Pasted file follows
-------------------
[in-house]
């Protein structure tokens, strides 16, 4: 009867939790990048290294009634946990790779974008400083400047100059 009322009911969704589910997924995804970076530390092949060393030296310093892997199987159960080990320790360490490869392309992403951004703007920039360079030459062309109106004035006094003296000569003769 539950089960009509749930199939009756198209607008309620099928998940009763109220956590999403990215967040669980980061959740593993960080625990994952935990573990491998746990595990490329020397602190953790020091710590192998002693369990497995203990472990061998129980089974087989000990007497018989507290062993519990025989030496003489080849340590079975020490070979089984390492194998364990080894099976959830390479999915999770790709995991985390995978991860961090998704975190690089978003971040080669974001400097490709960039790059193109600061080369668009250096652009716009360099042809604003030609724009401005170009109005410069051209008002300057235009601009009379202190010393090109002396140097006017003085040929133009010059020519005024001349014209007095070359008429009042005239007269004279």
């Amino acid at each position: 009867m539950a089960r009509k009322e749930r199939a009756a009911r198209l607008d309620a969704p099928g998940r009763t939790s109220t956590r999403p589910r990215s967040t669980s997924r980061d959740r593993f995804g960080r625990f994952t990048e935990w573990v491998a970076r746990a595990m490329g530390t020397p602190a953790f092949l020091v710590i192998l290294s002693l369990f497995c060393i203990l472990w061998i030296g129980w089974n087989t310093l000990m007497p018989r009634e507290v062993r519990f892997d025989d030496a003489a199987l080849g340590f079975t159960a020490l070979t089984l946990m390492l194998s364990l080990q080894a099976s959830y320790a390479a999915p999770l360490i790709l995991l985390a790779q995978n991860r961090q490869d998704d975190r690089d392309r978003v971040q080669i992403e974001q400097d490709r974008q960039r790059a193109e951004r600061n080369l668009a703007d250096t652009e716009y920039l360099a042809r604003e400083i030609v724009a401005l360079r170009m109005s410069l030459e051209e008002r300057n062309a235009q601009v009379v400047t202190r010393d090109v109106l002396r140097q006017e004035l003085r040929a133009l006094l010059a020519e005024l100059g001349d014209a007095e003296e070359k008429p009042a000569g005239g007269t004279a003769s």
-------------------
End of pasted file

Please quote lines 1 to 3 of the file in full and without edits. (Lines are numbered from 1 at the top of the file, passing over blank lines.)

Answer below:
[in-house]
């Protein structure tokens, strides 16, 4: 009867939790990048290294009634946990790779974008400083400047100059 009322009911969704589910997924995804970076530390092949060393030296310093892997199987159960080990320790360490490869392309992403951004703007920039360079030459062309109106004035006094003296000569003769 539950089960009509749930199939009756198209607008309620099928998940009763109220956590999403990215967040669980980061959740593993960080625990994952935990573990491998746990595990490329020397602190953790020091710590192998002693369990497995203990472990061998129980089974087989000990007497018989507290062993519990025989030496003489080849340590079975020490070979089984390492194998364990080894099976959830390479999915999770790709995991985390995978991860961090998704975190690089978003971040080669974001400097490709960039790059193109600061080369668009250096652009716009360099042809604003030609724009401005170009109005410069051209008002300057235009601009009379202190010393090109002396140097006017003085040929133009010059020519005024001349014209007095070359008429009042005239007269004279």
């Amino acid at each position: 009867m539950a089960r009509k009322e749930r199939a009756a009911r198209l607008d309620a969704p099928g998940r009763t939790s109220t956590r999403p589910r990215s967040t669980s997924r980061d959740r593993f995804g960080r625990f994952t990048e935990w573990v491998a970076r746990a595990m490329g530390t020397p602190a953790f092949l020091v710590i192998l290294s002693l369990f497995c060393i203990l472990w061998i030296g129980w089974n087989t310093l000990m007497p018989r009634e507290v062993r519990f892997d025989d030496a003489a199987l080849g340590f079975t159960a020490l070979t089984l946990m390492l194998s364990l080990q080894a099976s959830y320790a390479a999915p999770l360490i790709l995991l985390a790779q995978n991860r961090q490869d998704d975190r690089d392309r978003v971040q080669i992403e974001q400097d490709r974008q960039r790059a193109e951004r600061n080369l668009a703007d250096t652009e716009y920039l360099a042809r604003e400083i030609v724009a401005l360079r170009m109005s410069l030459e051209e008002r300057n062309a235009q601009v009379v400047t202190r010393d090109v109106l002396r140097q006017e004035l003085r040929a133009l006094l010059a020519e005024l100059g001349d014209a007095e003296e070359k008429p009042a000569g005239g007269t004279a003769s």